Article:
In the aftermath of their Space debut, it took the duo a while to properly sculpt their handfuls of tunes into the finished products that will appear on their album. It ended up becoming a fairly long process owing to their rapidly filled up schedules. During this period Storey released his debut album for Houndstooth, Double Divide, a long player that took him in several new directions, production wise, essentially showcasing his attention detail and passion for expansive soundscapes. The process also gifted him the advice of Houndstooth’s A&R, Rob Booth, who urged him to concentrate more on getting the edit right.
“I really learned from the album writing process,” Storey admits candidly. “Most of my tracks before had been eight minutes long and ALSO’s tracks were getting pretty long as well. Rob was always telling me ‘we need to make these shorter’ so we cut all of the tracks down and made them more concise.”
After the pressure of the live set and the consequent editing process, the pair were left with just five finished tracks, but this rather drawn out process had actually been of massive benefit to the duo. As their sound developed, so did the differences between the tracks.
"We don't really know what we're doing, so we’re almost making these hybrids of tracks that you don't really expect..." - Appleblim
“There’s a gap of probably two years between the first tracks and the last ones, maybe more? And that’s why the album’s got such a big variety…” Osbourne starts before Storey jumps in, saying “later on we started to develop more of a process of what we do.”
”Your head [space] changes as well,” nods Osbourne, rounding off their collective thought; “and your skills change over a six month to a year period. Anyway, Al had all the knowledge from when he was doing his album.”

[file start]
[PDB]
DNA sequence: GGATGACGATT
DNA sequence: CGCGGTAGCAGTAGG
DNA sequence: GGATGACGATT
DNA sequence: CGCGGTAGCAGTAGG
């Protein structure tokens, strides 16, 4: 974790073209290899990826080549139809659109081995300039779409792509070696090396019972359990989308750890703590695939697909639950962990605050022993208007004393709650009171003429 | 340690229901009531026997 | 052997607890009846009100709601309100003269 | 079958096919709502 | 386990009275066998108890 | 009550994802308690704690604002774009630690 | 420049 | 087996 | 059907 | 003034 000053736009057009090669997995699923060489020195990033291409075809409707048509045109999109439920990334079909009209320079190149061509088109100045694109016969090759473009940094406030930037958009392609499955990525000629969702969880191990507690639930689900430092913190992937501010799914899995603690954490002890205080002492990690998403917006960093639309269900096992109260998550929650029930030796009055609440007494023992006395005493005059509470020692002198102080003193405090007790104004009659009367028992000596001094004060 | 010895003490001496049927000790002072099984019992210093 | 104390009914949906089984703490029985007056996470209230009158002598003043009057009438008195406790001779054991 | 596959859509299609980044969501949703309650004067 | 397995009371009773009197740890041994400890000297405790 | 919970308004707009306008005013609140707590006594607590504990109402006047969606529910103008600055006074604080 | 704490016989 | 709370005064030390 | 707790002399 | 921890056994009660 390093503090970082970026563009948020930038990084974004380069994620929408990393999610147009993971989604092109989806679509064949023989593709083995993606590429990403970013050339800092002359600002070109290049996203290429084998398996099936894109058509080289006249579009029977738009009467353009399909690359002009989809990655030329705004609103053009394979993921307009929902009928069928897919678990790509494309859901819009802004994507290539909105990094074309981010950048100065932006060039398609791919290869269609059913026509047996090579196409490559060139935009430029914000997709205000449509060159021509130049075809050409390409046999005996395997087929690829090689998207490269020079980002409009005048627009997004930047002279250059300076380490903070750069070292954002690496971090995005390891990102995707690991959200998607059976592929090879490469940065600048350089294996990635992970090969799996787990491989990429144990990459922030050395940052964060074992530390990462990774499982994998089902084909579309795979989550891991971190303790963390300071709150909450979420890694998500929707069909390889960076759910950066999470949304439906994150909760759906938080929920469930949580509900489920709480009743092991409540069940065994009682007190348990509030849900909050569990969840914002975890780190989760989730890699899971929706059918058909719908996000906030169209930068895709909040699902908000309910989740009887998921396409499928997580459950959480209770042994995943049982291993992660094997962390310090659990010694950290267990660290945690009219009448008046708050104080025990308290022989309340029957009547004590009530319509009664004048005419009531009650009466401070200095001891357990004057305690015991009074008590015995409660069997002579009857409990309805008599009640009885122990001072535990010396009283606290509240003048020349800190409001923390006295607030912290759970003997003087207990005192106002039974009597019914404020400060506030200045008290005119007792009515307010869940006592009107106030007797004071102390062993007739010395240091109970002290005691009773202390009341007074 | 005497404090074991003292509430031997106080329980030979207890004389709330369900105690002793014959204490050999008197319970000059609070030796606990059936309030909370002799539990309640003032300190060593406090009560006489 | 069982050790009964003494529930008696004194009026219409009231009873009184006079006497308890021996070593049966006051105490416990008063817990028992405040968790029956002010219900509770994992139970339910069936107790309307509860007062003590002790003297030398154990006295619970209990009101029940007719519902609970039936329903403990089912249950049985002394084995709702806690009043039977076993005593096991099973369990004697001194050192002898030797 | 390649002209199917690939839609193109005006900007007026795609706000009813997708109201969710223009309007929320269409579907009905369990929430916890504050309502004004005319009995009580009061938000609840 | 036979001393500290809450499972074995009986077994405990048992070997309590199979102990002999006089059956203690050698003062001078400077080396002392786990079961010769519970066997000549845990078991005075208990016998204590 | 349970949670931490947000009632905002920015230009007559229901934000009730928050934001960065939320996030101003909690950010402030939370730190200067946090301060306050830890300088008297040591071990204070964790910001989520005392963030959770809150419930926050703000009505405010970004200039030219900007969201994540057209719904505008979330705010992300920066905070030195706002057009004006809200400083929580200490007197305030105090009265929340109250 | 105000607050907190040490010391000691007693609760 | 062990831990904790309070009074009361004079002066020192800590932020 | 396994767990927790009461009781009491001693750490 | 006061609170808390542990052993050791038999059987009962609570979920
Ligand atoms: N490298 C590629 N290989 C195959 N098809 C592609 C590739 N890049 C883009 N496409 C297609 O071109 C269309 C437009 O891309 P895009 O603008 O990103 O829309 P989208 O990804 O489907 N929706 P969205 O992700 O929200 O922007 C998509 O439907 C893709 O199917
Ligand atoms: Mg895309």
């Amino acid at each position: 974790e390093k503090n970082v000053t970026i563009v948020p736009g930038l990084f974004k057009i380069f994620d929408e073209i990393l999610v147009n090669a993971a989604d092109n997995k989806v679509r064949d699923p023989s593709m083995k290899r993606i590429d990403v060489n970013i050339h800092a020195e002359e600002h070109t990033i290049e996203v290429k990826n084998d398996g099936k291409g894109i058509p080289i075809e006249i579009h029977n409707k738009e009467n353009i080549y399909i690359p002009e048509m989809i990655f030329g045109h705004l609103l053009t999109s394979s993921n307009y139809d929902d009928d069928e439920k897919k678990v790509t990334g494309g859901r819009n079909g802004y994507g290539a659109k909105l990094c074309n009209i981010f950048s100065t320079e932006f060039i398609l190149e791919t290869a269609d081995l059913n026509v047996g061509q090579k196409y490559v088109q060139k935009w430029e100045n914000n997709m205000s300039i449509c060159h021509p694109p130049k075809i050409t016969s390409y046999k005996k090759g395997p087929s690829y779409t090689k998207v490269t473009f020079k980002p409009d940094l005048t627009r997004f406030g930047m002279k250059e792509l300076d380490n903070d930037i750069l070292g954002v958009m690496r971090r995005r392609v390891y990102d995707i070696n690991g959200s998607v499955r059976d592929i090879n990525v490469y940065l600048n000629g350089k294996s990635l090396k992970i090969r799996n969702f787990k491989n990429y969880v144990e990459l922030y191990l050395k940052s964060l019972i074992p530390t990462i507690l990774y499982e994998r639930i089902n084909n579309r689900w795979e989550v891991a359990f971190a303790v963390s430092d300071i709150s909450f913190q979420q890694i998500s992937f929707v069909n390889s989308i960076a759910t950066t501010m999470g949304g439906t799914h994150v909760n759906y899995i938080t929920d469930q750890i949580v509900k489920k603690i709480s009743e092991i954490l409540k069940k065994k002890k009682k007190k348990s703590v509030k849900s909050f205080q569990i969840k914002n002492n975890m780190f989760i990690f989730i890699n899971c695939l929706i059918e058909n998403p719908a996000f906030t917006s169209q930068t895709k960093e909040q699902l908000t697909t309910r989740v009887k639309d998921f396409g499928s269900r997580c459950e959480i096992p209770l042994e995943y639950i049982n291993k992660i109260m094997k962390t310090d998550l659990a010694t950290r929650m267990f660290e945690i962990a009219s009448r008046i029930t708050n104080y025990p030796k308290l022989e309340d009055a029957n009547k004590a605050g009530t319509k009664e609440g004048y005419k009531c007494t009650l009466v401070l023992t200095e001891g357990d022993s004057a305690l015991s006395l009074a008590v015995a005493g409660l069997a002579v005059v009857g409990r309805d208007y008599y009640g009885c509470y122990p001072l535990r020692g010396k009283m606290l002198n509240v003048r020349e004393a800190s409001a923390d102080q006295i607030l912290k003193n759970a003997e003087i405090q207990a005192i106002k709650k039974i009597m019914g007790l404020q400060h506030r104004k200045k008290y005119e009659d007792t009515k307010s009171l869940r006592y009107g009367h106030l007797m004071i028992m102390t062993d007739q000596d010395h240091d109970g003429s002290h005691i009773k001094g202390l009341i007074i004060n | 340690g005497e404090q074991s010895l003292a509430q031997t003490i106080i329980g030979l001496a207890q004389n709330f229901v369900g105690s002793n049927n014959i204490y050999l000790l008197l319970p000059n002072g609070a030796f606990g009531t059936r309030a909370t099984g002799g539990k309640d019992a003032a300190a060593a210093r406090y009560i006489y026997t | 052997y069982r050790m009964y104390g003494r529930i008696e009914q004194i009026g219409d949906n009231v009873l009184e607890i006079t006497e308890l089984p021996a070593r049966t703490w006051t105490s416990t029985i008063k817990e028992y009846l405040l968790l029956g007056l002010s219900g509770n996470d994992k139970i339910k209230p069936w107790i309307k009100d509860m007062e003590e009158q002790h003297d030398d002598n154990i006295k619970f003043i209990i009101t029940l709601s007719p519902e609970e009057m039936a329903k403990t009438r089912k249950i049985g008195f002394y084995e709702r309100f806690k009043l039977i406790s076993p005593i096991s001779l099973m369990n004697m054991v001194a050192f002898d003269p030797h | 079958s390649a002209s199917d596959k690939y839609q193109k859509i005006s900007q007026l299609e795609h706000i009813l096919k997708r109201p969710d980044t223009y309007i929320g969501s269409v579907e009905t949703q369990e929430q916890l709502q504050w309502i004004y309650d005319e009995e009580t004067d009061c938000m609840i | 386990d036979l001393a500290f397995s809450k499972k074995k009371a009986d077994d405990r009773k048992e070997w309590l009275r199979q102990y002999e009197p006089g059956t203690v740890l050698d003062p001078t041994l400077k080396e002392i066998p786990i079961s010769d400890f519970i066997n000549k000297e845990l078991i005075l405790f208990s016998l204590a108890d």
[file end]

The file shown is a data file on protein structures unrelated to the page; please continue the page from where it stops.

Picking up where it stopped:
Storey’s very quick to maintain that it’s a two way relationship though. Whilst Appleblim praises Storey as a drummer, whose sense of rhythm and command of programming can feel like an impossible science, they both concur that they help ground each other’s ideas. Storey’s tendency to think big and sprawl out his arrangements can be reined in by Osbourne whose simplification of what he lovingly dubs “Al’s craziness” is undoubtedly at the heart of the ALSO project.
“The control surfaces have changed,” Storey notes as our conversations shifts to their imminent live set in Room Two this Saturday. “I’ve got the Ableton Push now, which is really good for triggering stuff but then I’ve got another controller that does more effects stuff and my live manipulation synths. And then I’ve got my Machinedrum as well, that’s a really nice drum machine and then there’s another drum machine as well, so that’s triple drum machines… Then Loz on Ableton…”
“Yeah, I’m just kind of jamming the delays and the reverb and stuff like that,” Osbourne says, oversimplifying his role a touch; probably. “Just being quite abstract and dubbing stuff out. There’s a lot of opportunity for us to extend sections, reduce sections, combine bits of different tracks and that's what we've found most fun. We don't really know what we're doing, so we’re almost making these hybrids of tracks that you don't really expect; there’s a real element of chance basically and we’re able to keep something rolling if people are really into it, y’know?”